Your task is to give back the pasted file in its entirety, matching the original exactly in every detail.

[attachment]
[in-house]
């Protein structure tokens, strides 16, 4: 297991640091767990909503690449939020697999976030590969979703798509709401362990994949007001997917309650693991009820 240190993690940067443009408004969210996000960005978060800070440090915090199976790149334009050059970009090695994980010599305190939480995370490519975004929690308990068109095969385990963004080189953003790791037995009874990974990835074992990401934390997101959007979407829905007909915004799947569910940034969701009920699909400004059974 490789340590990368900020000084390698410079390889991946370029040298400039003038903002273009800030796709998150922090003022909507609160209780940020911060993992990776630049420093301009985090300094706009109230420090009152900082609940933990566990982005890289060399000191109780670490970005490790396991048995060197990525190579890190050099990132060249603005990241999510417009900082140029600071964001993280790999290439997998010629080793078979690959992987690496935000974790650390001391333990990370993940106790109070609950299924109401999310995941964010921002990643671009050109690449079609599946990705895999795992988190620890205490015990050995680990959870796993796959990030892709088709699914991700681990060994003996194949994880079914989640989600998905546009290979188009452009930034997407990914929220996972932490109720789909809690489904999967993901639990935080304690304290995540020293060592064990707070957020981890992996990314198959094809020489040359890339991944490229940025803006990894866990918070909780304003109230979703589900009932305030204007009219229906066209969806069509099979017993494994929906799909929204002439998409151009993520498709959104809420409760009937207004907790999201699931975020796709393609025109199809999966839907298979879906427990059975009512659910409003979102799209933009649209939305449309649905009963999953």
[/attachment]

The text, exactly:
[in-house]
């Protein structure tokens, strides 16, 4: 297991640091767990909503690449939020697999976030590969979703798509709401362990994949007001997917309650693991009820 240190993690940067443009408004969210996000960005978060800070440090915090199976790149334009050059970009090695994980010599305190939480995370490519975004929690308990068109095969385990963004080189953003790791037995009874990974990835074992990401934390997101959007979407829905007909915004799947569910940034969701009920699909400004059974 490789340590990368900020000084390698410079390889991946370029040298400039003038903002273009800030796709998150922090003022909507609160209780940020911060993992990776630049420093301009985090300094706009109230420090009152900082609940933990566990982005890289060399000191109780670490970005490790396991048995060197990525190579890190050099990132060249603005990241999510417009900082140029600071964001993280790999290439997998010629080793078979690959992987690496935000974790650390001391333990990370993940106790109070609950299924109401999310995941964010921002990643671009050109690449079609599946990705895999795992988190620890205490015990050995680990959870796993796959990030892709088709699914991700681990060994003996194949994880079914989640989600998905546009290979188009452009930034997407990914929220996972932490109720789909809690489904999967993901639990935080304690304290995540020293060592064990707070957020981890992996990314198959094809020489040359890339991944490229940025803006990894866990918070909780304003109230979703589900009932305030204007009219229906066209969806069509099979017993494994929906799909929204002439998409151009993520498709959104809420409760009937207004907790999201699931975020796709393609025109199809999966839907298979879906427990059975009512659910409003979102799209933009649209939305449309649905009963999953």